Day 152

But God remembered Noah and all the wild animals and livestock with him in the boat. He sent a wind to blow across the earth, and the floodwaters began to recede. The underground waters stopped flowing, and the torrential rains from the sky were stopped. So the floodwaters gradually receded from the earth. After 150 days, exactly five months from the time the flood began, the boat came to rest on the mountains of Ararat. Two and a half months later, as the waters continued to go down, other mountain peaks became visible. – Genesis 8:1-5

Biltmore Estate Gardens | Asheville, NC | April 2021

I’m a get-there kind of guy. When it’s time to go, I’m ready to get in the car. Never mind that I may have to go back to retrieve something I forgot. I’m going. Now. And if we’re walking around a beautiful garden (like the one above at the Biltmore Estate in Asheville, NC), I’m thinking about our next way point. I may stop for a moment or two and take a photo, but I’m thinking of getting to the next stop. 

You can miss a lot of things living that way. Of course you can get to some places as well. It’s not a total bust. 

But sometimes you have no control, and you must simply deal with the limitations of space and time. Such is life these days for believers. We are living in the days following Jesus’ death for our sins (time time of the flood), and his resurrection from the grave (the end of the flood), but before Jesus’ triumphant return and the Great Last Day (which is far greater than mere deliverance from the ark onto the newly-dry ground).

But there is a parallel here. Just like Noah on day 152 we’re living in expectation of a more complete deliverance. It will be weeks before Noah is actually able to exit the ark with all the animals. Only then will the fullness of his deliverance become his new reality. And we’ve been delivered from our sins, and are waiting for the consummation of our redemption.

So what do we do in the mean time? I’m not sure there is a great lesson to learn from Noah here. We don’t have much information about how he and his family passed the time with the animals as they waited for the waters to recede and the dry ground to appear. We do know, however, that he waited. And as the waters receded more and more he sent out a raven and a dove. Would they find a place to land? Would it be safe to venture from the ark?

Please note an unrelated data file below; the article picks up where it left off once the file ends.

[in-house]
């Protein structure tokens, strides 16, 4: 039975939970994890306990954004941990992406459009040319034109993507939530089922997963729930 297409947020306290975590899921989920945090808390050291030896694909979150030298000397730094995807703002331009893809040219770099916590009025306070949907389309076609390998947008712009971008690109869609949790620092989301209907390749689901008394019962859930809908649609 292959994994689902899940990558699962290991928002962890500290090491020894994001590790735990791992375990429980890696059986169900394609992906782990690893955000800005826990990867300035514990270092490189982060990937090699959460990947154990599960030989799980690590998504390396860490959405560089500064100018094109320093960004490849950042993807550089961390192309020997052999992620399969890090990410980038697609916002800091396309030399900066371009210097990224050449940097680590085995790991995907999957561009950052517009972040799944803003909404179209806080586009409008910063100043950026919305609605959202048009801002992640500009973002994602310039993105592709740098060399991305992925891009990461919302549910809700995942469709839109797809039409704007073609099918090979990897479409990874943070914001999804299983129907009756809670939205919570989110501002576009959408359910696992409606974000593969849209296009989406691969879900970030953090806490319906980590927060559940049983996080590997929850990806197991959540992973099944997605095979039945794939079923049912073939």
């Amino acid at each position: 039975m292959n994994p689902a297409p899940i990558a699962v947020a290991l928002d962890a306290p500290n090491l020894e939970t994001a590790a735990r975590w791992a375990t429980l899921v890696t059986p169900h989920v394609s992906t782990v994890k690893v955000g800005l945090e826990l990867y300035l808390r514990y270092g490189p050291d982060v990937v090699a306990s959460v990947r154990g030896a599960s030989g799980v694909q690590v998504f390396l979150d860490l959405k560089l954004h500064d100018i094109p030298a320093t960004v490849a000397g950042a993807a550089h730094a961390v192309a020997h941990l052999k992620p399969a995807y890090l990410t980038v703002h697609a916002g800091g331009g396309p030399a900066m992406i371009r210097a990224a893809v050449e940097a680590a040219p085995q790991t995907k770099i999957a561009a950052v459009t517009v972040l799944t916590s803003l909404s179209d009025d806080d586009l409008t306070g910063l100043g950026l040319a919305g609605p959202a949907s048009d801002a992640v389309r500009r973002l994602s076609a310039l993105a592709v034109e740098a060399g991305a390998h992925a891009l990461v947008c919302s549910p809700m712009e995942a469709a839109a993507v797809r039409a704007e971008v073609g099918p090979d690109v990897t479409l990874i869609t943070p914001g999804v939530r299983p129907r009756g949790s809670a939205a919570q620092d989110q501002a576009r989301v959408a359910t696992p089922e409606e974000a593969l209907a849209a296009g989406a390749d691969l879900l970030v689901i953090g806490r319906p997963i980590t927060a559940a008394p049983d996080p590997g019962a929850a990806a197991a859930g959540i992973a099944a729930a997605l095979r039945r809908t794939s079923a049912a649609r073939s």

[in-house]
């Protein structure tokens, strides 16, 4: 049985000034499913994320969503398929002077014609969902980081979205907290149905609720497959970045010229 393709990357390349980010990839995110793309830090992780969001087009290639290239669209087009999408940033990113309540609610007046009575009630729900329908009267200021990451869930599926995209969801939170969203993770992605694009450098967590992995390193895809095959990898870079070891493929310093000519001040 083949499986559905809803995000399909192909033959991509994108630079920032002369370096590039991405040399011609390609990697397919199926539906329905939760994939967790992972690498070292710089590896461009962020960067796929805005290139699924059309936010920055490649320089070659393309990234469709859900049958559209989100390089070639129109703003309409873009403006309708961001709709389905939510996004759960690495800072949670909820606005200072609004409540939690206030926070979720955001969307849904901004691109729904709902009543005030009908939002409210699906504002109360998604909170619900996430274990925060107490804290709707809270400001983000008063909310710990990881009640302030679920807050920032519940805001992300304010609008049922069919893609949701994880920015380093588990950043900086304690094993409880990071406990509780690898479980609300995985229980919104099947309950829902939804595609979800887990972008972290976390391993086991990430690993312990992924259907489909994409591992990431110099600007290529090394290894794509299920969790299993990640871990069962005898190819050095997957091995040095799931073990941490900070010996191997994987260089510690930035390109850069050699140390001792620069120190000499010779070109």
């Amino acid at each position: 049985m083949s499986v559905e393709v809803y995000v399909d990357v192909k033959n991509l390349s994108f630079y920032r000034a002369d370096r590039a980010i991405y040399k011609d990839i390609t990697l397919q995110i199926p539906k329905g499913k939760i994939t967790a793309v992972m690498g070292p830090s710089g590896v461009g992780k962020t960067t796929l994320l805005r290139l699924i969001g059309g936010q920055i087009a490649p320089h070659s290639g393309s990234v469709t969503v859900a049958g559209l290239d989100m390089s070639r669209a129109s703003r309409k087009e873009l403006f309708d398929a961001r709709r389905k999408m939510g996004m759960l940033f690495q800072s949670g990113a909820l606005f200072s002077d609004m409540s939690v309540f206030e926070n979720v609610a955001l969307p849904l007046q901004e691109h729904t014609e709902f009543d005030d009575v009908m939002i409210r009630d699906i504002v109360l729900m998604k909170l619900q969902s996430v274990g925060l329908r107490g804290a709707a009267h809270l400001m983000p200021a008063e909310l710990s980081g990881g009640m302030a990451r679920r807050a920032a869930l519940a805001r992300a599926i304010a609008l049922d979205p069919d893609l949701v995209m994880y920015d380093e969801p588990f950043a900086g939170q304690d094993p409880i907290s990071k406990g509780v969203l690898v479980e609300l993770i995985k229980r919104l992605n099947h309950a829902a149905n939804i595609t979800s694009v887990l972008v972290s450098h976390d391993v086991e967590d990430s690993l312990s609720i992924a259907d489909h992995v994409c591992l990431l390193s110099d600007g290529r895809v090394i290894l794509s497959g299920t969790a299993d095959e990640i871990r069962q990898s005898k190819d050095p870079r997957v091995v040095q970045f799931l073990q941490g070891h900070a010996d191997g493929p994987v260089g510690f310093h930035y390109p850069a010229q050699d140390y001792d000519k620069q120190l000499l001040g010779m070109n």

This is where the analogy breaks down. We don’t have to discern whether or not it is safe to go from the ark. We are called to go into all the world. We’re not to be of the world. But we are to be in the world. We’re in the world as victors through Jesus’ redemption. We’re not bullet proof. We can still be harassed, ridiculed, and even persecuted for our faithful witness and life.

But it is day 152. The waters have subsided. The rains have stopped. The ark has settled. It’s just a matter of time. We may have to wait. But we wait in hope, and in the confidence of God’s faithfulness. He will bring to completion that which he has started through Jesus. Just as Noah was certain one day to set his foot on dry ground, we are certain to stand with all believers in the fullness of God’s redemption. And as we wait, we don’t lose hope!

Click here, or on the podcast player below to listen to an audio version of this blog post.

Psalm 23: When "He" becomes "You" David Bahn – Reflections

Whatever may happen in our lives we can talk about God, "He…" But we can also talk to God, "You…" That's what David does in this psalm. And so did we during various times of challenge, danger, anxiety, and uncertainty in our lives. So can you. Whatever you are facing, you can talk about God. And you can talk to him. He listens…even though he has much to do. Last night we closed our choir practice with prayer. One choir member prayed, "God, you have so much to do. Thank you for hearing our prayers and answering them." In a way, that was talking about God as well as to him. He does indeed have much to do. And we can talk with him about our needs as well. He hears us. Thank you, God! Amen.

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